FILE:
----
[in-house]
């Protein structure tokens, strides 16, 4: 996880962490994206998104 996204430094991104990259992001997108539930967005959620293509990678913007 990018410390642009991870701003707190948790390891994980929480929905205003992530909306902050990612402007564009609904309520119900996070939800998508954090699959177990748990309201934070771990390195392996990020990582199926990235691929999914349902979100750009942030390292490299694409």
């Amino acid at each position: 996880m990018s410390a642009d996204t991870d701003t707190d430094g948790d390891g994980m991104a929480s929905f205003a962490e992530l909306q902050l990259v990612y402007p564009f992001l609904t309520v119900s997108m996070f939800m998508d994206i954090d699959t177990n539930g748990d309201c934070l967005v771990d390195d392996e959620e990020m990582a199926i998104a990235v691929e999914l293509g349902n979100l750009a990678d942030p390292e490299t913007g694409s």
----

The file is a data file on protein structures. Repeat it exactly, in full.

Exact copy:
[in-house]
């Protein structure tokens, strides 16, 4: 996880962490994206998104 996204430094991104990259992001997108539930967005959620293509990678913007 990018410390642009991870701003707190948790390891994980929480929905205003992530909306902050990612402007564009609904309520119900996070939800998508954090699959177990748990309201934070771990390195392996990020990582199926990235691929999914349902979100750009942030390292490299694409």
């Amino acid at each position: 996880m990018s410390a642009d996204t991870d701003t707190d430094g948790d390891g994980m991104a929480s929905f205003a962490e992530l909306q902050l990259v990612y402007p564009f992001l609904t309520v119900s997108m996070f939800m998508d994206i954090d699959t177990n539930g748990d309201c934070l967005v771990d390195d392996e959620e990020m990582a199926i998104a990235v691929e999914l293509g349902n979100l750009a990678d942030p390292e490299t913007g694409s």